Regular equipment audits and inspections can reduce repair costs
As anyone who owns a car knows, regularly inspecting and maintaining an auto is much cheaper than fixing a car once it breaks down – not to mention the cost of replacing the car. Likewise, by conducting regular audits of the equipment in your catalog distribution center, you can save money by identifying any badly worn equipment before it breaks.
In fact, equipment audits can save your reputation as well, since forced downtime brought on by equipment failure can delay order fulfillment, says Kenneth Ackerman, president of Columbus, OH-based operations consultancy The Ackerman Co. And a warehouse shutdown could lead to lost orders – and lost customers.
The catalogers that regularly inspect their equipment are better able to determine whether gear should be replaced or refurbished, says Michael Hastings, director of operations for Emeryville, CA-based health and beauty products cataloger SelfCare. At companies that, unlike SelfCare, do not perform regular audits, “I’ve seen cases in which new equipment was purchased that wasn’t really needed,” Hastings says. “I’ve also seen cases in which companies have invested heavily to maintain a piece of equipment where it didn’t make sense because of excessive wear.”
Before deciding whether to invest in a new piece of equipment, SelfCare refers to records from previous equipment audits to see how frequently the item was repaired in the past.
Rye, NY-based Lillian Vernon began conducting equipment audits 12 years ago, when it first moved into its Virginia Beach, VA, distribution center. Four times a year between January and August, a maintenance team of 20 inspectors check and replace worn equipment throughout the $252 million cataloger’s 1 million sq. ft. of warehouse space (which includes a seasonal call center in Las Vegas).
“Naturally we try to fix equipment before it breaks,” says Lillian Vernon spokesman David Hochberg. “The maintenance program is less costly, especially when a part breaks. And by shopping for spare parts in our leisure, we can comparison-shop for the lowest possible price on spare or replacement parts, such as worn belts and rollers.”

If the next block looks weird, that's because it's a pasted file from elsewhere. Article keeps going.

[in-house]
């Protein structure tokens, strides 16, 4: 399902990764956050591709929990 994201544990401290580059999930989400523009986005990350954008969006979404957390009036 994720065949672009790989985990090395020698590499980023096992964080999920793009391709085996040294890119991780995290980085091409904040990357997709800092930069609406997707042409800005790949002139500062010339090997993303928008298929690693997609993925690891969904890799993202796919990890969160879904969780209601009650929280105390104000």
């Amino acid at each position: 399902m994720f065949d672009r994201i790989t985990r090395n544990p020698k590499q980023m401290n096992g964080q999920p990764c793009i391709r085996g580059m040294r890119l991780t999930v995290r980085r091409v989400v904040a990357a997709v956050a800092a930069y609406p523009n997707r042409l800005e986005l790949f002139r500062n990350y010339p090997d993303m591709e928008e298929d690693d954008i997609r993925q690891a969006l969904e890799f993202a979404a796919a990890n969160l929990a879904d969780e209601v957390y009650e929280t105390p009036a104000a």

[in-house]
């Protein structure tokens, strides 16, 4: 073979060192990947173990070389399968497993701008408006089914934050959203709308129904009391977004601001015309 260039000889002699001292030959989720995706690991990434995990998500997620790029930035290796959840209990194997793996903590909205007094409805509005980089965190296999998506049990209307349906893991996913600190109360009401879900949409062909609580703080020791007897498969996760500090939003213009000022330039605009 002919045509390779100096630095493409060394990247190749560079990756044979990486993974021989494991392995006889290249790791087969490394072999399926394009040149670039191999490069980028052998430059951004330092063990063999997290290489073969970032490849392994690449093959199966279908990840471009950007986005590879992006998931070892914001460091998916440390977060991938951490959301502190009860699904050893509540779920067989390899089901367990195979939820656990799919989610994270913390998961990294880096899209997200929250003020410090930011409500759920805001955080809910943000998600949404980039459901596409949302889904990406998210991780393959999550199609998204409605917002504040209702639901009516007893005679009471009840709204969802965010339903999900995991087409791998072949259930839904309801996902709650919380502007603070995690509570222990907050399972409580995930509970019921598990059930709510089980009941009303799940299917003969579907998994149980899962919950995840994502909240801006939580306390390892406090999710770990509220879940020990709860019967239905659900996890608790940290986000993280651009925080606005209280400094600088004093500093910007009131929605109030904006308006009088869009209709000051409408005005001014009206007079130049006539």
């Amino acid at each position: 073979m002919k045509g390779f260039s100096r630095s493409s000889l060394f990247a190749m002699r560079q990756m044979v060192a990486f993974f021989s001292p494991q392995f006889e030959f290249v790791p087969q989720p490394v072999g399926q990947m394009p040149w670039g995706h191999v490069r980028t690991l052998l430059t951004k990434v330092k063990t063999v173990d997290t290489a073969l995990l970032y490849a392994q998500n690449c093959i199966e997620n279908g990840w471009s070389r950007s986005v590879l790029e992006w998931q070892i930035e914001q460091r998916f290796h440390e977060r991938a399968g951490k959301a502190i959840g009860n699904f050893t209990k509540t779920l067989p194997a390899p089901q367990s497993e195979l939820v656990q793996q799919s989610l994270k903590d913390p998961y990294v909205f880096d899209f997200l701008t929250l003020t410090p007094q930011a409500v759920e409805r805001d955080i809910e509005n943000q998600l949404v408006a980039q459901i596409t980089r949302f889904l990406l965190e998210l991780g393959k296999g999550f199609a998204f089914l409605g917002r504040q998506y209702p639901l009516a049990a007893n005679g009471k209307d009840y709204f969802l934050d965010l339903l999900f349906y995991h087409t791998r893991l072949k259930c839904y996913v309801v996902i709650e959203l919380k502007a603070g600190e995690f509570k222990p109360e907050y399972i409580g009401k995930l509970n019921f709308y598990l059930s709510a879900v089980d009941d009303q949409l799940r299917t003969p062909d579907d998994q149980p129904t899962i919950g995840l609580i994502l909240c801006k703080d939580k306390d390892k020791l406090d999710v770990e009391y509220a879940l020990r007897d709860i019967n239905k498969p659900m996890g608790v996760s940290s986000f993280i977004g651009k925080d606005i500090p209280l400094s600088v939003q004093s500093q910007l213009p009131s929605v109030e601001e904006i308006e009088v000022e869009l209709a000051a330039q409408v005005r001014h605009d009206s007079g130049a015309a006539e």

It was during an equipment audit in 1995 that Lillian Vernon’s maintenance crew found that worn conveyor rollers were badly worn and in need of replacement. Now the warehouse staff monitors the conveyor rollers as a matter of course. “Conventional rollers are replaced on an as-needed basis, usually about 10-20 per week,” says Bill Kirby, group leader for the cataloger’s maintenance crew.
Vendors can lend a hand
Multititle cataloger Hanover Direct inspects its warehouse equipment every month, says Blair Burns, director of facilities planning at Hanover’s Roanoke, VA-based distribution center. “Then our vendors come in the fall for the Christmas peak season to check critical equipment such as our automated conveyor system and our automated tilt tray sorter.”
In fact, your vendors are critical in the equipment audit process, especially when it comes to power equipment such as forklifts. Even if you can’t convince the vendor to do the checkup for you, Ackerman recommends that you consult with the company to determine how often you should conduct maintenance checks and what to look for. Most power equipment has a meter that reflects the number of hours the machine has logged, so you can typically keep track of how much the equipment has been used and when you need to check it.
According to operations consultant Ken Ackerman, a preventative maintenance program for warehouse equipment does not require additional staff or even a full plant shutdown. But catalogers do need to make the time to check equipment – and to do the checks regularly and correctly. Below, some tips to help you set up your own equipment audit program.
Schedule regular checkups. The warehouse manager should schedule periodic maintenance checks on equipment – typically in the off-season – at least twice a year, if not more often. Checkups should be performed by warehouse equipment experts who know what sort of wear and tear to look for.
Keep accurate maintenance records. Detailed records of repair costs will help you determine which units are worth repairing and which are more likely to soon break down. Without accurate repair costs, it’s hard to determine whether you should rebuild or replace equipment that does not meet inspection.
Enlist your vendors’ help. You may be able to get the equipment vendor to perform maintenance checks for you. Particularly in this tight labor market, Ackerman says, many catalogers don’t want to devote warehouse staff to equipment maintenance if they can avoid it.
If you plan to move warehouses, you definitely want to make sure your equipment is worth the time, effort, and expense to move. So before making the move, don’t just review your equipment to make sure it works, says consultant Kenneth Ackerman. Also consider how your equipment will work in the new warehouse, and if you even need to bring it there.
If you plan to bring your forklift, for instance, make sure that it isn’t too big or too small for the new space. “Many businesses change space but forget about the new warehouse design,” he says. If the existing forklift doesn’t fit or is otherwise obsolete in the new facility, moving it is counterproductive.
Even if something won’t work in your new facility, however, you may be able to make use of it. Hanover Direct maintains a parts inventory – mostly of rebuilt engines – for its fleet of 80 tilt trucks and forklifts. And if a piece of power equipment is being replaced, says Blair Burns, direct of facilities planning at the cataloger’s Roanoke, VA-based distribution center, “we take what parts from it we can before we replace it.”